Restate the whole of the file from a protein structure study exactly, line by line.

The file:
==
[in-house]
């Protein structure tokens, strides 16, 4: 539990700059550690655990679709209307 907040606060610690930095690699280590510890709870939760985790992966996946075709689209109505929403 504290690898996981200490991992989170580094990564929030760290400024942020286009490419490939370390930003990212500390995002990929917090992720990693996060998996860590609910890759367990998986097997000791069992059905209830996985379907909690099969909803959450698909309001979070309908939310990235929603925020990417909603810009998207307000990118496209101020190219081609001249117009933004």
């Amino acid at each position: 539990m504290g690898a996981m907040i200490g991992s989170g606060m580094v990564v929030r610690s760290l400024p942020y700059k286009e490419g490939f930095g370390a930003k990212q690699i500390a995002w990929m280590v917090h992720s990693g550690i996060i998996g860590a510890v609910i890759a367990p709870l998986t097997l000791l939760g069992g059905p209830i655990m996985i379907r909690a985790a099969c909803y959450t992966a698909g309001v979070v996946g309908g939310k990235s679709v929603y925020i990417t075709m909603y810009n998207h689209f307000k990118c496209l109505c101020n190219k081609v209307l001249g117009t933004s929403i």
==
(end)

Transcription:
[in-house]
């Protein structure tokens, strides 16, 4: 539990700059550690655990679709209307 907040606060610690930095690699280590510890709870939760985790992966996946075709689209109505929403 504290690898996981200490991992989170580094990564929030760290400024942020286009490419490939370390930003990212500390995002990929917090992720990693996060998996860590609910890759367990998986097997000791069992059905209830996985379907909690099969909803959450698909309001979070309908939310990235929603925020990417909603810009998207307000990118496209101020190219081609001249117009933004």
């Amino acid at each position: 539990m504290g690898a996981m907040i200490g991992s989170g606060m580094v990564v929030r610690s760290l400024p942020y700059k286009e490419g490939f930095g370390a930003k990212q690699i500390a995002w990929m280590v917090h992720s990693g550690i996060i998996g860590a510890v609910i890759a367990p709870l998986t097997l000791l939760g069992g059905p209830i655990m996985i379907r909690a985790a099969c909803y959450t992966a698909g309001v979070v996946g309908g939310k990235s679709v929603y925020i990417t075709m909603y810009n998207h689209f307000k990118c496209l109505c101020n190219k081609v209307l001249g117009t933004s929403i």